PIE: Psychologically Informed Environments

How we modify our ways of working to be considerate of those with adverse childhood experiences and trauma in their pasts

What are Psychologically Informed Environments?

At The Wallich, we strive to create psychologically informed environments (or PIEs) for our service users to successfully engage with services – taking into account their history and experiences prior to engaging with us.

We recognise that people experiencing homelessness disproportionately tend to have had adverse childhood experiences (ACEs) or trauma.

Unresolved trauma will shape someone’s view of the world.

Their behaviour, which is often a trauma reaction, is usually labelled as complex or multiple needs.

Compared to the general population, people with one or more ACEs are more likely to:

However, just because someone has experienced trauma in their past, they should not be defined by this, but it should be considered by services, and taken into account when offering support.

Healthy relationships are key to recovery from trauma

We look to do all we can to make relationship building central to our PIEs.

We remove any physical or psychological barriers which might prevent someone from accepting help and make the most of the support on offer.

PIE at The Wallich

What you need to know

PIE can seem difficult and complicated to understand, but at The Wallich we believe it is actually quite simple:

Following a PIE approach means living our values and putting relationships at the heart of everything we do, having some understanding to guide our work and remembering to reflect and learn from our experiences.

PIE 5 Key Areas


Psychological Awareness

We are compassionate, at all times, always.

Building and maintaining healthy relationships is the key to our work.

This area means using an awareness of psychological theories or approaches to help us understand the people we work with, and ourselves.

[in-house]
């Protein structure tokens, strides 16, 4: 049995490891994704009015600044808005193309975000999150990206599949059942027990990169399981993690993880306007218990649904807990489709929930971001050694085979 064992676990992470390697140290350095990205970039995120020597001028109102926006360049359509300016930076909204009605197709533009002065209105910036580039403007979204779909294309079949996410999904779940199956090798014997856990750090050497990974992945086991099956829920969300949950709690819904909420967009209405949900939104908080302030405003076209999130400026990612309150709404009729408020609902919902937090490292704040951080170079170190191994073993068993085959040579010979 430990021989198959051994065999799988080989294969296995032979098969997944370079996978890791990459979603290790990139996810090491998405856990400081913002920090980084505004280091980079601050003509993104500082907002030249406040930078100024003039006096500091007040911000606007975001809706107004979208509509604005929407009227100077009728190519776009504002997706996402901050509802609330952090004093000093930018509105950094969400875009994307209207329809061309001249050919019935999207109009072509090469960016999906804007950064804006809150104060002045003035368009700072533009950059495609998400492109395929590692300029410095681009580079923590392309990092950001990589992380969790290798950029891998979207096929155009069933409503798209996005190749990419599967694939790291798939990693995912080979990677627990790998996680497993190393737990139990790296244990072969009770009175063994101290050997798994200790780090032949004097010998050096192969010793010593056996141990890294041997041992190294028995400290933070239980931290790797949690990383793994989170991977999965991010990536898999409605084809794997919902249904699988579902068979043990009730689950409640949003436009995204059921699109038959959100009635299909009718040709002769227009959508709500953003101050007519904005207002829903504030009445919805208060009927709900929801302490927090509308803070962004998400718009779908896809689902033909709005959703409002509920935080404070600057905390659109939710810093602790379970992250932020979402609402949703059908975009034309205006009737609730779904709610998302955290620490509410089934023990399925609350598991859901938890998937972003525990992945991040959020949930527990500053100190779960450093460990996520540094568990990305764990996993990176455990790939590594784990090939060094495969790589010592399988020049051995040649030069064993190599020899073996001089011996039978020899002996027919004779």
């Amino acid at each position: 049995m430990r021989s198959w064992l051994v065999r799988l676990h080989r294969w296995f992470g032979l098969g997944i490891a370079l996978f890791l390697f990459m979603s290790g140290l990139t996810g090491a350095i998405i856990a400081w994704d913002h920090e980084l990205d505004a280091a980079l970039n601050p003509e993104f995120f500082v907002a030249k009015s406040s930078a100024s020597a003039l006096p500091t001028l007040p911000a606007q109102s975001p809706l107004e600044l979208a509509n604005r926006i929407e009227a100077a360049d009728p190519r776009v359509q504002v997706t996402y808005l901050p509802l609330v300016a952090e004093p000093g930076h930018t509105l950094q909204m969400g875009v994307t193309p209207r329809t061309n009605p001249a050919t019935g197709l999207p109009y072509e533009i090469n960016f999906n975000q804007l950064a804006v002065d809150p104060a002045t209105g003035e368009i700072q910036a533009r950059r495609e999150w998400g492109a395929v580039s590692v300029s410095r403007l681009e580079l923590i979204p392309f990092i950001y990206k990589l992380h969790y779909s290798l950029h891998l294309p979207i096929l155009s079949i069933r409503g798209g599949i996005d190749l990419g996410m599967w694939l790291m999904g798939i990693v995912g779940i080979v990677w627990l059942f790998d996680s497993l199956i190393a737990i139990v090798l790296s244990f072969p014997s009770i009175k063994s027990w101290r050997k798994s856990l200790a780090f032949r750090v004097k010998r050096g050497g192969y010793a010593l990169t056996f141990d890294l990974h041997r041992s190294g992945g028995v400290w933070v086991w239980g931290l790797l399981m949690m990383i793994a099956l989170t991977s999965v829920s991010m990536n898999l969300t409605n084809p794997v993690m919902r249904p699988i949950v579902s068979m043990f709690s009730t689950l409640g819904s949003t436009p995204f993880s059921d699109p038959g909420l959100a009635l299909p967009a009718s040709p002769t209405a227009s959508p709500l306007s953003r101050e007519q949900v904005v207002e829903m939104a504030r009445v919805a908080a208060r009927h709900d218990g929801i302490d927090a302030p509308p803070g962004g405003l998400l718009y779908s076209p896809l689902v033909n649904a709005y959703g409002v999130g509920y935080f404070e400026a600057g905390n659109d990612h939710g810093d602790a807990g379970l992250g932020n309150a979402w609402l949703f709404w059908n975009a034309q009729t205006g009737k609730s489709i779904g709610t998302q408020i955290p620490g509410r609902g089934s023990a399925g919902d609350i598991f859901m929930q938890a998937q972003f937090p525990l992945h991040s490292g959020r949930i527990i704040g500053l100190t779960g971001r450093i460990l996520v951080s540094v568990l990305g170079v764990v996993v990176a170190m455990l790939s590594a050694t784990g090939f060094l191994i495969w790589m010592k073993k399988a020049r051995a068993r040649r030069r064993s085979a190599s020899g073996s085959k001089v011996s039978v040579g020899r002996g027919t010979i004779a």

At The Wallich, our understanding of trauma and the trauma-informed principles are the foundation of our PIEs.


Staff Training and Support

We are authentic. We understand well trained and resilient staff are crucial to a PIEs success, so staff wellbeing and supportive, reflective relationships are key.

This area means that when things are difficult or go well, we will be there to support, debrief, and celebrate. Our varied training continues to grow to meet the needs of our staff.

Spaces of Opportunity


We are community. This area means thinking about all the places and spaces engagement happens and making them accessible, welcoming, respectful, and safe for everyone.

As well as our buildings and offices, this includes external spaces and places, the wider networks and systems our community must engage with and importantly, to highlight and address where these are challenging.


Learning and Enquiry

We are courageous.

This area means we always try to use reflection to keep learning, to be honest about what is working and what isn’t, and to put that learning into practice, so we and our services continue to evolve.

This also means sharing our learning with others.

3Rs: Rules, Roles, and Responsiveness

We are determined.


This area means we put PIE into practice in our practical, day-to-day work.

Our rules and operating procedures should be trauma-informed, clear, consistent, and positive in intent. Service users are valued and should have as many opportunities to be involved in things as we can provide.

We are responsive to individuals and tailor experiences to suit their needs, whilst also being responsive to the needs of staff and services.

Why is PIE important?

The Welsh Government guidelines for the Housing Support Grant (HSG) advise that:

“Services should be commissioned and delivered using a psychologically informed approach that recognises and responds appropriately to the impact of trauma.”

At The Wallich, we consider ourselves to be leaders in this field and will continue to develop our services and share good practice.

How can I find out more about PIE?

If you would like to know more about how we ‘PIE’ our projects, please contact our PIE Operational Development Manager, Anthony Vaughan.

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